[NOTE: This is part of a series of Q&As with the Shirley Jackson Award nominees.]
Jared Shurin set up the publishing house Jurassic London in 2011, and has edited or co-edited 9 anthologies of original fiction in conjunction with not-for-profit partners such as English PEN, Tate Britain and the Royal Observatory. In 2013 he was selected as one of the Guardian/Hospital Club’s top ten Pioneers and Innovators in publishing. His work as an editor and a blogger has been nominated for several prizes, including the British Fantasy, BSFA and Hugo Awards. He is on Twitter at @pornokitsch and blogs at www.pornokitsch.com.
Jared kindly answered a few of my questions…
Kristin Centorcelli: Congrats on the Shirley Jackson Award nomination! Will you tell us about the nominated anthology and what inspired the collection?
REVIEW SUMMARY: Another anthology from Jared Shurin’s Jurassic London imprint satisfyingly takes on yet another unexpected subject.
BRIEF SYNOPSIS: Mummies get their due in an anthology with strong stories from Paul Cornell, Gail Carriger, Maria Dahvana Headley and more.
PROS: Mummies! A wide range of tone, subject, and style gives something for every taste; good use of illustrations.
CONS: A couple of the stories don’t quite reach the high standard of the real highlights.
BOTTOM LINE: A solid and strong anthology of stories in an underexplored corner of the fantastic.
Here is the table of contents for the upcoming anthology The Book of the Dead edited by Jared Shurin:
Here’s the book description:
The Book of the Dead addresses the most fascinating of all the undead: the mummy. The mummy can be a figure of imperial dignity or one of shambling terror, at home in pulp adventure, contemporary drama, or apocalyptic horror. The anthology will be published in collaboration with the Egypt Exploration Society, the UK’s oldest independent funder of archaeological fieldwork and research in Egypt, dedicated to the promotion and understanding of ancient Egyptian history and culture.
This anthology includes nineteen original stories of revenge, romance, monsters and mayhem, ranging freely across time periods, genres and styles. The stories are illustrated by Garen Ewing, creator of The Adventures of Julius Chancer and introduced by John J. Johnston, Vice Chair of the Egypt Exploration Society.
Here’s the table of contents…
REVIEW SUMMARY: An indispensable collection of short fiction set in every corner of our solar system, and a bit beyond.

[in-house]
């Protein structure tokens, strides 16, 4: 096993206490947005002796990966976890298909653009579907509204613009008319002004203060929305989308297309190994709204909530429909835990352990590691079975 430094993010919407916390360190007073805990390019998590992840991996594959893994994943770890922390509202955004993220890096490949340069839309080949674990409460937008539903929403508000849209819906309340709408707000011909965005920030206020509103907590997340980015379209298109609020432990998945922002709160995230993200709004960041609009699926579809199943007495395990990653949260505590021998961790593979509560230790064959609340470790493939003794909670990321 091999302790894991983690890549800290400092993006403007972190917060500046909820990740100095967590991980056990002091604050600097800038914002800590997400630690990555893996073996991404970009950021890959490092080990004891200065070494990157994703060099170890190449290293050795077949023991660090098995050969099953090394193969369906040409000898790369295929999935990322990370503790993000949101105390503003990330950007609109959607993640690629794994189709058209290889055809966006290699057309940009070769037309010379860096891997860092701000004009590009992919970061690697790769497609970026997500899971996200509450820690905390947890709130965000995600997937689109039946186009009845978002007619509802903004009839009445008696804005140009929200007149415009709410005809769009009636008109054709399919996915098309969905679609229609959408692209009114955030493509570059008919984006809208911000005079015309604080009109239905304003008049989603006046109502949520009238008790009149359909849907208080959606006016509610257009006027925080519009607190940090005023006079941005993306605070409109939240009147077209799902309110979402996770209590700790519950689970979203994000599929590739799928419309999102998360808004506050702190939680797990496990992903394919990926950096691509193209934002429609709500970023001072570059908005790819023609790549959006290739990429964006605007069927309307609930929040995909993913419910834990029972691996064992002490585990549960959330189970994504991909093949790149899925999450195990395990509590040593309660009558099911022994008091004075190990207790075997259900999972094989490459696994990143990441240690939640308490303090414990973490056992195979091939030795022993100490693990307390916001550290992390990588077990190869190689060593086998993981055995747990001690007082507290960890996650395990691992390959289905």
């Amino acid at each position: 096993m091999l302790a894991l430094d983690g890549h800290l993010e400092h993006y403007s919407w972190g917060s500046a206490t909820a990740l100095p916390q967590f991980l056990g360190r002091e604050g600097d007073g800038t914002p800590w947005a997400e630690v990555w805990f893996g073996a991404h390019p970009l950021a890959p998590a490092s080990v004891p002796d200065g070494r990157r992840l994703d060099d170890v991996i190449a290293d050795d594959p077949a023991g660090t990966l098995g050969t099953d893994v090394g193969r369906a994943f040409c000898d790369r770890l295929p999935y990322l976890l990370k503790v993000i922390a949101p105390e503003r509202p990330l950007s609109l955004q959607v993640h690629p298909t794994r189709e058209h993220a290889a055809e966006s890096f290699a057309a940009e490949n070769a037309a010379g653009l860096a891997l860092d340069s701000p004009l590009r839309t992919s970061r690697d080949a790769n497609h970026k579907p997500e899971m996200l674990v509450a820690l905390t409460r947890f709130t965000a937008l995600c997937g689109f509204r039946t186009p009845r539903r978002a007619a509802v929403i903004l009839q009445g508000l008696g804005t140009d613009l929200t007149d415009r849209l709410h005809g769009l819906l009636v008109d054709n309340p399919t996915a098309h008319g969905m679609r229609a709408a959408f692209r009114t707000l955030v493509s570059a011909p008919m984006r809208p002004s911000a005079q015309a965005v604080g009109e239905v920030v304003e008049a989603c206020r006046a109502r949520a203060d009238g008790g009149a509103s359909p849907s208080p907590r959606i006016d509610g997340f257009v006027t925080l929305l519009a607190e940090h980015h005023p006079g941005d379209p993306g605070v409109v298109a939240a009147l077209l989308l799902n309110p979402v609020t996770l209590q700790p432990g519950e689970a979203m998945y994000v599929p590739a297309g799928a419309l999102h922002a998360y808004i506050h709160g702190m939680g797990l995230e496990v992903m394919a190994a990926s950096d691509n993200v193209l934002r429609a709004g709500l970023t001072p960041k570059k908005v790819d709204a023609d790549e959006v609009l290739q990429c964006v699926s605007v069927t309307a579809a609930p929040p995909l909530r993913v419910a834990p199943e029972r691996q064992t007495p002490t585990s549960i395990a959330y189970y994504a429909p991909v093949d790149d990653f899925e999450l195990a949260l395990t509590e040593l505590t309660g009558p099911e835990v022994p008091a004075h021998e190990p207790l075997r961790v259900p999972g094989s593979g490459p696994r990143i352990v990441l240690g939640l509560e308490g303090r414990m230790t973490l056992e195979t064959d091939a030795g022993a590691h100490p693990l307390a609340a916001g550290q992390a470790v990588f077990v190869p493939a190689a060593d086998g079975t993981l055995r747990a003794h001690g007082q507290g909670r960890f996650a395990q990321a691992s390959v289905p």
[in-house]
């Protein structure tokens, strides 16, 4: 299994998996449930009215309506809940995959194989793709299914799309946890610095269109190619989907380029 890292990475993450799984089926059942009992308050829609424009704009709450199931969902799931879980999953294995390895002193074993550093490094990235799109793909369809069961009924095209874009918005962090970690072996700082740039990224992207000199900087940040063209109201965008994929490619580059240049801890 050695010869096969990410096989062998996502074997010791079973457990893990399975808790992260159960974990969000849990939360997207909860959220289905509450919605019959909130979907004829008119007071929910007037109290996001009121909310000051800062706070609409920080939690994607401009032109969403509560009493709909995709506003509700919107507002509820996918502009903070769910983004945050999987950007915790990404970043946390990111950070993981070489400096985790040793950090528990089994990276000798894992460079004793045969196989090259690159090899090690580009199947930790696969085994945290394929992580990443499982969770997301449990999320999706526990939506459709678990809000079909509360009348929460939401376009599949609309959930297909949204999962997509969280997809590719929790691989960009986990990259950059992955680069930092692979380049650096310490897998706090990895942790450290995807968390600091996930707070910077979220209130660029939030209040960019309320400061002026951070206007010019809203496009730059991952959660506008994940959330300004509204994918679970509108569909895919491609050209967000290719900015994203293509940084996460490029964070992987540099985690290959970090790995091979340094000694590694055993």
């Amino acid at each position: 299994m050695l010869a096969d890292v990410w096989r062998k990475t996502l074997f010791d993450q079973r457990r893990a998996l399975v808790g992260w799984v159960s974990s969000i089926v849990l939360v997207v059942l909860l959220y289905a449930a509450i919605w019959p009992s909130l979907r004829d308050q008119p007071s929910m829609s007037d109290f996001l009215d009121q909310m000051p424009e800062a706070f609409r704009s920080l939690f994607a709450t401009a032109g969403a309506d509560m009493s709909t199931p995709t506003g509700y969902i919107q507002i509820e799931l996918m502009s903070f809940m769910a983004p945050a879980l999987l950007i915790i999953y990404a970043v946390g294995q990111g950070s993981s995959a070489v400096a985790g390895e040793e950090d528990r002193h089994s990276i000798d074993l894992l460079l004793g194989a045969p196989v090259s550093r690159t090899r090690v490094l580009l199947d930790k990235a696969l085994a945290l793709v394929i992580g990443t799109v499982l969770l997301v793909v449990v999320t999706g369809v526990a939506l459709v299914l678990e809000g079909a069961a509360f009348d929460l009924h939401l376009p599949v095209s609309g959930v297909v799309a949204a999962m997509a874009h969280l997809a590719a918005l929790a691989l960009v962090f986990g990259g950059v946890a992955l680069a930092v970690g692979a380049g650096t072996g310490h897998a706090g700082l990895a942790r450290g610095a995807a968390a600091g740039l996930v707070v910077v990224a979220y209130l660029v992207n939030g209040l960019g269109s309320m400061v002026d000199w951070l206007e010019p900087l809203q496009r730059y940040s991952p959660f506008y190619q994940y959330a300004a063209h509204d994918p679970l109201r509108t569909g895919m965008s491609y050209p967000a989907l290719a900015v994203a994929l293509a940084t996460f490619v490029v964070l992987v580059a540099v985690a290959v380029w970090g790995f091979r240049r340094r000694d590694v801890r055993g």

BRIEF SYNOPSIS: An anthology produced in conjunction with the Royal Observatory Greenwich, with stories set across the solar system by some of the best authors currently writing in the short SF/F market.
PROS: An incredible array of stories representing an impressive range of subgenres, settings and characters.
CONS: As with any anthology, some stories miss their mark.
BOTTOM LINE: Fans of short SF/F shouldn’t pass this one up.
If there’s one reason to pick up the latest anthology from publishers Jurassic London, it’s the incredible Joey Hi-Fi cover that graces the front of the book. It’s elegant, and shows just what you’re to expect: a collection of short stories that take place in almost every major spot in our solar system. Like the cover, the fiction that follows it rarely disappoints.
The table of contents for the upcoming anthology Pandemonium: The Lowest Heaven edited by Edited by Anne C. Perry and Jared Shurin has been posted.
But first, here’s the book description:
The Lowest Heaven is new anthology of contemporary science fiction published in partnership with the Royal Observatory Greenwich to coincide with Visions of the Universe, a major exhibition of space imagery.
Each story in The Lowest Heaven is themed around a body in the Solar System, from the Sun to Halley’s Comet. The stories are illustrated with photographs and artwork selected from the archives of the Royal Observatory, while the book’s cover and overall design are the work of award-winning South African illustrator Joey Hi-Fi. [Still TBD as of this writing — ed.]
Items from the Royal Observatory’s collection of astronomical photography will also be on display as part of Visions of the Universe, alongside images from world-class telescopes and recent space missions. The exhibition opens in June at the National Maritime Museum.
The Lowest Heaven is released on 13 June 2013. It will be available in three editions – a trade paperback, an eBook and a numbered hardcover release, exclusively available through this site and the Royal Observatory Greenwich.
Here’s the table of contents…